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Protest against phasing out of subsidised jobs

27 February 2008 - Amsterdam wants to save over 30 million euro by getting rid of 1,200 of the 2,700 subsidised ‘ID jobs’, promising that nobody will become unemployed as a result. Critics say employees will suffer income losses and that some of Amsterdam’s most active social organisations may disappear.

At the initiative of the Bijstandsbond, an organisation of social assistance recipients, both employees and employers are being asked to sign a petition calling on the municipality to allow the current workers to keep their ID jobs and to create alternative subsidies for small idealistic organisations that now depend on ID jobs.

People with an ID job earn up to 125% of the minimum wage at virtually no cost to their employer. The municipality says the wages are ‘not in accordance with market wages’ and wants to lower them to 110% of the minimum wage. In addition, it wants to make employers pay for the productivity of their employee. Employees who lose their job as a result will be offered a job paying the minimum wage.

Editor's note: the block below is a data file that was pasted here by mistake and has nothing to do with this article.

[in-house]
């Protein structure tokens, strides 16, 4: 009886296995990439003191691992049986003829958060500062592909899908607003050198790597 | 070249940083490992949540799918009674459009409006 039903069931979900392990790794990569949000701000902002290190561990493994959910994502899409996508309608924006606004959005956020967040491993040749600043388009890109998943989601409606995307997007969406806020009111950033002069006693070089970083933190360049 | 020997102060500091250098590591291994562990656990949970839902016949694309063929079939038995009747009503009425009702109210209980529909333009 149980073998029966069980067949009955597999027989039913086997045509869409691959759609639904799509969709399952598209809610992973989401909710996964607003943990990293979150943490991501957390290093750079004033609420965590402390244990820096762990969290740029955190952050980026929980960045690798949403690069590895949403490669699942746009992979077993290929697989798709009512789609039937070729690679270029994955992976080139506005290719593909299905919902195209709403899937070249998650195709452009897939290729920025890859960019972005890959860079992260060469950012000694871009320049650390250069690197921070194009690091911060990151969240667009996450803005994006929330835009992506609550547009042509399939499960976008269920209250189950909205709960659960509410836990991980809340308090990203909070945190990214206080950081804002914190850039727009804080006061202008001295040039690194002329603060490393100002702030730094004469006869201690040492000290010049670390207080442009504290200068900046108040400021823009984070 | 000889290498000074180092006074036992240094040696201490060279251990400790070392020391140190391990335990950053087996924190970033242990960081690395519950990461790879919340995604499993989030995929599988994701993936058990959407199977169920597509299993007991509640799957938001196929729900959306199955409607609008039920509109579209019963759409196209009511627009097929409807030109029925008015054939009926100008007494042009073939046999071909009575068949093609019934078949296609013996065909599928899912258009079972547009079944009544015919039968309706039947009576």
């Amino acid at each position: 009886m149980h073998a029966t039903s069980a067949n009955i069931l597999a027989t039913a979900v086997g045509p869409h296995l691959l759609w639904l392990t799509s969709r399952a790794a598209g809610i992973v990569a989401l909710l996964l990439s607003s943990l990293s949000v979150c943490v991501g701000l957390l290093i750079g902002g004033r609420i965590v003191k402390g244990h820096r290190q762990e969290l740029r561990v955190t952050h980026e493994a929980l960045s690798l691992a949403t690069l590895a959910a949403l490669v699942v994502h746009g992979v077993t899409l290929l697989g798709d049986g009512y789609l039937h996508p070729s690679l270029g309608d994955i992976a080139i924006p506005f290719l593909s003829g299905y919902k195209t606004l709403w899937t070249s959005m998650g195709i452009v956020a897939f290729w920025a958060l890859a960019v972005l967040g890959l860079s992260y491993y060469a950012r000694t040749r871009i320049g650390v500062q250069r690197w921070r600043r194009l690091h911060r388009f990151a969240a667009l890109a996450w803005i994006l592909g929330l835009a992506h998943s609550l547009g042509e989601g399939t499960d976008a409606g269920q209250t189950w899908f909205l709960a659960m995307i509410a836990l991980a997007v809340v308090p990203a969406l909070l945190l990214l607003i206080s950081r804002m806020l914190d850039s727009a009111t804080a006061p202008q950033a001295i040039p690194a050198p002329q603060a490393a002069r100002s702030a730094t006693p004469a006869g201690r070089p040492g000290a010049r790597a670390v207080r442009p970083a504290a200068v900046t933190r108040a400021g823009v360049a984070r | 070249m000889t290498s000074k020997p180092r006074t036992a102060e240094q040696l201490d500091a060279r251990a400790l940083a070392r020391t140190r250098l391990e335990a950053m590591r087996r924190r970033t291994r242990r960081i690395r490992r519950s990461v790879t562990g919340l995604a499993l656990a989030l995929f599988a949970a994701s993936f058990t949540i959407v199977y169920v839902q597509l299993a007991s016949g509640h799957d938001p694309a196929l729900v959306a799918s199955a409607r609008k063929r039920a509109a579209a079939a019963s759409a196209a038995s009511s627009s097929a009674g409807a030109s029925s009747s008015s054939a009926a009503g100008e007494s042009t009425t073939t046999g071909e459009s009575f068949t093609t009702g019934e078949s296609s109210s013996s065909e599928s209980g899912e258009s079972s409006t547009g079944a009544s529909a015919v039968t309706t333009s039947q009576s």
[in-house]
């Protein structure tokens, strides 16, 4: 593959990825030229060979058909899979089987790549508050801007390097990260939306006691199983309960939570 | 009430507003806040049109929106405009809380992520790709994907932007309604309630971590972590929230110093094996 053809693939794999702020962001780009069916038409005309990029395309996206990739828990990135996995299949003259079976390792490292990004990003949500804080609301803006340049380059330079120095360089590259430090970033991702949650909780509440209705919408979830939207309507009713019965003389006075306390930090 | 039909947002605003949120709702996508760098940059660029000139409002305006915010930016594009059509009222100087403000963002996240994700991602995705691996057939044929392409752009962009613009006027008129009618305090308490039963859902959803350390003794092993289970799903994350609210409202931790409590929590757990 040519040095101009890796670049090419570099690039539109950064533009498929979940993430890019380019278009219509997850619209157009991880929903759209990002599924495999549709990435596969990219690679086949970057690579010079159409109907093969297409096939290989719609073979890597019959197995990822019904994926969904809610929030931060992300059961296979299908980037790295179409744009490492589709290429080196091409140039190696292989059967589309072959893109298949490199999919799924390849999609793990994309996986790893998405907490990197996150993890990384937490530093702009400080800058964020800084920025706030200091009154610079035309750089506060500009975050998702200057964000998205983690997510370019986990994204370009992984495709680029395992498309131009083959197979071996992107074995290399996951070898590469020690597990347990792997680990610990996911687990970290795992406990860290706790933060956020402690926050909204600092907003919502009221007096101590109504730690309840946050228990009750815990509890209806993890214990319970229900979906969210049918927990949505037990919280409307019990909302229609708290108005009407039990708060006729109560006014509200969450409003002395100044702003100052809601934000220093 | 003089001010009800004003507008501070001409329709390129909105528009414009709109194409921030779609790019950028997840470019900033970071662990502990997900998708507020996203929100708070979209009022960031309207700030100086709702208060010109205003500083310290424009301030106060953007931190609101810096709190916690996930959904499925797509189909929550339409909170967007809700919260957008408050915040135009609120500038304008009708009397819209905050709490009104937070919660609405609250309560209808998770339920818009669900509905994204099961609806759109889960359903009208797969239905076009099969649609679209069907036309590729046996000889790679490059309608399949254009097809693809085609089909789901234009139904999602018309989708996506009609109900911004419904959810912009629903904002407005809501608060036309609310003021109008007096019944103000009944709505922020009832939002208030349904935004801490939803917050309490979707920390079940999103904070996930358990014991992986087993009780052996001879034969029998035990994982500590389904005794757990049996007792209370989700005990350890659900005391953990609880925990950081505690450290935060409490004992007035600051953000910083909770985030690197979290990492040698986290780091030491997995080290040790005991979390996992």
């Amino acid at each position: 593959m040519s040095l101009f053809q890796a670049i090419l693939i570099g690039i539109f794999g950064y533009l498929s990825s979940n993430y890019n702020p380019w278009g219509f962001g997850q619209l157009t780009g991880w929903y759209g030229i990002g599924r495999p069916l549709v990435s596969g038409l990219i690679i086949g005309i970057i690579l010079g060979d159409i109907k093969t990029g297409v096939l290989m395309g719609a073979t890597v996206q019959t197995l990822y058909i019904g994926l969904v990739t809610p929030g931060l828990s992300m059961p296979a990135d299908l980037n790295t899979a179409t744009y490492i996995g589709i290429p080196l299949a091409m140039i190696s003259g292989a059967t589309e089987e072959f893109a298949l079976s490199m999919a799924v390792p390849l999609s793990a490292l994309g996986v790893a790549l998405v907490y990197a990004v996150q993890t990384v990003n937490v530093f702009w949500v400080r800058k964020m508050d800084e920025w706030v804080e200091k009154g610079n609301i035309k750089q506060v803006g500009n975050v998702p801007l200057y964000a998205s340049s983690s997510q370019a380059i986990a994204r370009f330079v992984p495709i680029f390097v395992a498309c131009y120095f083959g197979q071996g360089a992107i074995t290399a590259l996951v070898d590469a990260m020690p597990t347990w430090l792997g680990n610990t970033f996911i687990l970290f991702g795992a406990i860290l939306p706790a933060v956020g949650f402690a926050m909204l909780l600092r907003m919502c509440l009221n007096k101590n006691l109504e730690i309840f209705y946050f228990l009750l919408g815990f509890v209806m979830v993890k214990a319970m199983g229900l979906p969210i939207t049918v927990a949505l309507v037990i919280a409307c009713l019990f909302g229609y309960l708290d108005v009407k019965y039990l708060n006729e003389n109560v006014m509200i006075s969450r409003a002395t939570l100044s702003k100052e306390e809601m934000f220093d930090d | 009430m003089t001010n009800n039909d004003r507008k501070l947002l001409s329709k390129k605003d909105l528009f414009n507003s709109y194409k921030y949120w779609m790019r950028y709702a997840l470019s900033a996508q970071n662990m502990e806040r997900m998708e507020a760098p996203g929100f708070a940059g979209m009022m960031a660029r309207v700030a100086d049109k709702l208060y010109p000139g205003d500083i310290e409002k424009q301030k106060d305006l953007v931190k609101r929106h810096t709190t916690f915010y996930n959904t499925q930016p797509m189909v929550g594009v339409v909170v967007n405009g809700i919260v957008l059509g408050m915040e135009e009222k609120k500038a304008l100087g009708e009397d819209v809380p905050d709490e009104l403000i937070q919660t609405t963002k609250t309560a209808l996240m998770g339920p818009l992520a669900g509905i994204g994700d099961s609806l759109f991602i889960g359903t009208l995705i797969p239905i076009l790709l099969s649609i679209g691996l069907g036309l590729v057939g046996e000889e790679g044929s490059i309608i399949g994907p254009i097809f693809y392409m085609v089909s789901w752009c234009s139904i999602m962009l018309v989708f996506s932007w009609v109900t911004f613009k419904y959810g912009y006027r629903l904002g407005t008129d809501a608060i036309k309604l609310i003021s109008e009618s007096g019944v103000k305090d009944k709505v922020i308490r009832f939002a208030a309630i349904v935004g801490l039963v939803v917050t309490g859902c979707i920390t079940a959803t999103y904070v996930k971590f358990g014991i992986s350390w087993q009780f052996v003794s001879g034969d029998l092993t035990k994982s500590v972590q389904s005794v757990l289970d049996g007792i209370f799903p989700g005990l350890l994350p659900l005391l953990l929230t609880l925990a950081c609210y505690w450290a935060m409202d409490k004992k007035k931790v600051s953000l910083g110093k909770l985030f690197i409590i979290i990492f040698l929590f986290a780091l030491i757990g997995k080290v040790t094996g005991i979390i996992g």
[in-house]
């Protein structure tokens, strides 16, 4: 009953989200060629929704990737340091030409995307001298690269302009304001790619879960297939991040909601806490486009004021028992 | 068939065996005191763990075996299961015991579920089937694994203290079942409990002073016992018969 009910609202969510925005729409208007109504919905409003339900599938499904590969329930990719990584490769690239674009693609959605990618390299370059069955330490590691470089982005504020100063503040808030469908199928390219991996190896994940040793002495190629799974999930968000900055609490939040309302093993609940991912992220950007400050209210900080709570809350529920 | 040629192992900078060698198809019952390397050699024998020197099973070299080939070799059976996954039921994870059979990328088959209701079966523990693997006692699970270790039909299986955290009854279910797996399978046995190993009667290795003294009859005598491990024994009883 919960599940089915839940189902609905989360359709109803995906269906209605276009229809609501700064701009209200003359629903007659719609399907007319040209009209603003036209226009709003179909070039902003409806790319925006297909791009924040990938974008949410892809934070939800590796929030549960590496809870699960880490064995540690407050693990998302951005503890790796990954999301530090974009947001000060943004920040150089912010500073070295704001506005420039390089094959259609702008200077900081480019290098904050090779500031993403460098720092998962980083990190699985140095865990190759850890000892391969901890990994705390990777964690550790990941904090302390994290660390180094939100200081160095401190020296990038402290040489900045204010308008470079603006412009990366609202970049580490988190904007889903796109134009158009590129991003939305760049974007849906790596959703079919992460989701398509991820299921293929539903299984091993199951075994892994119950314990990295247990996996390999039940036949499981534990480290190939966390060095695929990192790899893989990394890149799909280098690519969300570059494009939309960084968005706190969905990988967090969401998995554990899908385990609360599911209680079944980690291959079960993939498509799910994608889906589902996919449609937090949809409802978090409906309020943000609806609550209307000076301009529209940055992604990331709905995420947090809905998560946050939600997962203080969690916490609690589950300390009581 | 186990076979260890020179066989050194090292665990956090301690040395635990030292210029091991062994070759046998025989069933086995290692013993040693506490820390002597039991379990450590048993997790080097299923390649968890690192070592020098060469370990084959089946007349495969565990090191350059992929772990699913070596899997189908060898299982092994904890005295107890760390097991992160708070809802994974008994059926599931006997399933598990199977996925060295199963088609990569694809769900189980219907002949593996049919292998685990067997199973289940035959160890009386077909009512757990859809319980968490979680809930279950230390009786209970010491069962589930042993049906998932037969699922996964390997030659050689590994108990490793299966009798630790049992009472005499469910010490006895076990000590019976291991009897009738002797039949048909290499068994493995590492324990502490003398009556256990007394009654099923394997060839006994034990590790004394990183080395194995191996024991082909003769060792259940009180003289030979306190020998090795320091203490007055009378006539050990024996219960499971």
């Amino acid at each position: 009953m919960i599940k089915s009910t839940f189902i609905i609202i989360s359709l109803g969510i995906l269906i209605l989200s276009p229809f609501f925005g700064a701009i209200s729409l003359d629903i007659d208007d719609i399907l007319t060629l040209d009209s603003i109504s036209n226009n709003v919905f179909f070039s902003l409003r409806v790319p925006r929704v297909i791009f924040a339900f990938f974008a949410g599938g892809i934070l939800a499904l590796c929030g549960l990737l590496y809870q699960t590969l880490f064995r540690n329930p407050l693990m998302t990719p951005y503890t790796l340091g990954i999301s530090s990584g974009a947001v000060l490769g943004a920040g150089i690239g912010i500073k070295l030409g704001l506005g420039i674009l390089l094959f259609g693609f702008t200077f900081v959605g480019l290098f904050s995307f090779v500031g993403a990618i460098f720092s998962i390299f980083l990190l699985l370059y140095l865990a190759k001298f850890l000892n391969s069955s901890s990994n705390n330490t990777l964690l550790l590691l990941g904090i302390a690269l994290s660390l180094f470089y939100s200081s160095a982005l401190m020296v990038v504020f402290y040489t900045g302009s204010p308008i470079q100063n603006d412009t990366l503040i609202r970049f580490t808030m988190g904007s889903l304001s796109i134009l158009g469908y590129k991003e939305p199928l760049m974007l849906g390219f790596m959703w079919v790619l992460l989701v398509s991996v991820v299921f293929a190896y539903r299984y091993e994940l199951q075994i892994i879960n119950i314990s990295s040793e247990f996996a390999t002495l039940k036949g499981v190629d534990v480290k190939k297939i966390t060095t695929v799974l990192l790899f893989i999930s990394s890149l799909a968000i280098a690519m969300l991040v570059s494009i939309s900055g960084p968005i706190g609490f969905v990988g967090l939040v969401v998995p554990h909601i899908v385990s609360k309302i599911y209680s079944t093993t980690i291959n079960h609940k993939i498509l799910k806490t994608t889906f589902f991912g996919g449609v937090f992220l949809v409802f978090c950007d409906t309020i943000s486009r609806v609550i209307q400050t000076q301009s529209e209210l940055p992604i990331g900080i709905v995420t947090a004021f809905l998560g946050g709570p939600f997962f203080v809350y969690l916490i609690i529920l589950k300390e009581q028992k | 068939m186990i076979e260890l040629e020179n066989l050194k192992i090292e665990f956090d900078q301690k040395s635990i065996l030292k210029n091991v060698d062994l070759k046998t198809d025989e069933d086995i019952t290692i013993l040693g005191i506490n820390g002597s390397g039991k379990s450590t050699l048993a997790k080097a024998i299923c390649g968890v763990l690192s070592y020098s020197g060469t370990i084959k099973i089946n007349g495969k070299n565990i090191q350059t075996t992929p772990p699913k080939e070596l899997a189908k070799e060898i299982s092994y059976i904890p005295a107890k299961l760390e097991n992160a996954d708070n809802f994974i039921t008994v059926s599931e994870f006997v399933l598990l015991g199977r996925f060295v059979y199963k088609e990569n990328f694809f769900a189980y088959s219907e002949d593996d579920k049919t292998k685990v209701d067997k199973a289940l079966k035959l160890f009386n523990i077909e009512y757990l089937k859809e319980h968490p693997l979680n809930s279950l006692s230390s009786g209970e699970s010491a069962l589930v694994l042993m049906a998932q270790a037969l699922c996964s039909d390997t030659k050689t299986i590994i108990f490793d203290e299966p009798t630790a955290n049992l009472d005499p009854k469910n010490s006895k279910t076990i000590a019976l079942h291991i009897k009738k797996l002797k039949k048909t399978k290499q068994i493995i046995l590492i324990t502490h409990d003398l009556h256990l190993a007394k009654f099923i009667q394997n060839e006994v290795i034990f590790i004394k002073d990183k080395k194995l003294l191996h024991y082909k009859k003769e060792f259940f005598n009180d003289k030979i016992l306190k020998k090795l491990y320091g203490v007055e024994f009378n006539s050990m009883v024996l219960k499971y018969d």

Piet van der Lende of the Bijstandsbond warns that employers may be tempted to get rid of their ID employees and instead switch to so-called ‘participation places’, at no cost to the employer. People with a participation place have no labour contract and receive no salary but social assistance (70% of the minimum wage). There are now 750 people with participation places and their number is rising, according to the municipality.

Many people with ID jobs work at schools, health care institutions or community centres. Others help run idealistic and often very active organisations including the Bijstandsbond; immigrants’ organisations HTIB and KMAN; refugee support group ASKV; art education organisation Artimobiel; political initiative D4net; police and secret service watchdog Jansen en Janssen; research collective Searchweb and Nederland Bekent Kleur, which is organising an anti-racism manifestation on 22 March.

According to the municipality, ID jobs have been ‘abused’ as alternative subsidies by organisations, some having only one person acting both as employer and as ID employee. Many such constructions would have been detected and ended since oversight was tightened on 1 January 2006.

The number of ID jobs has decreased by 600 since that date. In addition, the number of WIW jobs - another type of subsidised jobs - has decreased by 300.

The subsidised jobs were created in the 1990s. The idea was to have unemployed people do work that is of value to society and if possible to help them move on to a regular job. The latter happened only sparingly, in part because employers were reluctant to part with their cheap but experienced employees. Most municipalities have rescinded their ID and WIW arrangements.

Bijstandsbond (in Dutch)


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